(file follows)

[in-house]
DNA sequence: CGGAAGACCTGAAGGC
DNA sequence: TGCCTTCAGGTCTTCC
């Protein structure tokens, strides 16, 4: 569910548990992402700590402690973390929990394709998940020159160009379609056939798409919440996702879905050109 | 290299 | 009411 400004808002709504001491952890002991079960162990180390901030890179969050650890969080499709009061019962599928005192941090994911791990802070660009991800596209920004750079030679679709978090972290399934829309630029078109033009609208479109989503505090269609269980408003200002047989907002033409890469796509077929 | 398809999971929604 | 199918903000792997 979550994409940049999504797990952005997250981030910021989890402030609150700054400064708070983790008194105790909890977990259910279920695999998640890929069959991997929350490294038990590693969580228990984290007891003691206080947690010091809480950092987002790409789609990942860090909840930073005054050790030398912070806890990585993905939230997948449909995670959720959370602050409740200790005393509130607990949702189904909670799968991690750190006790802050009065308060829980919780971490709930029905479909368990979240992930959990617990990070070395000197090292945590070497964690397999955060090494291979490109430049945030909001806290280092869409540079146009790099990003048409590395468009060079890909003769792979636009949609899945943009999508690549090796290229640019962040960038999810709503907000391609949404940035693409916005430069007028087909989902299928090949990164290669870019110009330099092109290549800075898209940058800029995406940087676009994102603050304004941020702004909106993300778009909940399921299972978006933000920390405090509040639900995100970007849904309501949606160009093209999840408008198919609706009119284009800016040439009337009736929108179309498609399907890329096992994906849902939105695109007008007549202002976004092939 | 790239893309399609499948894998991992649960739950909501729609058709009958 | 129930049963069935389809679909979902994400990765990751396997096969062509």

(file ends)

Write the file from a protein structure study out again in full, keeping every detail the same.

[in-house]
DNA sequence: CGGAAGACCTGAAGGC
DNA sequence: TGCCTTCAGGTCTTCC
């Protein structure tokens, strides 16, 4: 569910548990992402700590402690973390929990394709998940020159160009379609056939798409919440996702879905050109 | 290299 | 009411 400004808002709504001491952890002991079960162990180390901030890179969050650890969080499709009061019962599928005192941090994911791990802070660009991800596209920004750079030679679709978090972290399934829309630029078109033009609208479109989503505090269609269980408003200002047989907002033409890469796509077929 | 398809999971929604 | 199918903000792997 979550994409940049999504797990952005997250981030910021989890402030609150700054400064708070983790008194105790909890977990259910279920695999998640890929069959991997929350490294038990590693969580228990984290007891003691206080947690010091809480950092987002790409789609990942860090909840930073005054050790030398912070806890990585993905939230997948449909995670959720959370602050409740200790005393509130607990949702189904909670799968991690750190006790802050009065308060829980919780971490709930029905479909368990979240992930959990617990990070070395000197090292945590070497964690397999955060090494291979490109430049945030909001806290280092869409540079146009790099990003048409590395468009060079890909003769792979636009949609899945943009999508690549090796290229640019962040960038999810709503907000391609949404940035693409916005430069007028087909989902299928090949990164290669870019110009330099092109290549800075898209940058800029995406940087676009994102603050304004941020702004909106993300778009909940399921299972978006933000920390405090509040639900995100970007849904309501949606160009093209999840408008198919609706009119284009800016040439009337009736929108179309498609399907890329096992994906849902939105695109007008007549202002976004092939 | 790239893309399609499948894998991992649960739950909501729609058709009958 | 129930049963069935389809679909979902994400990765990751396997096969062509």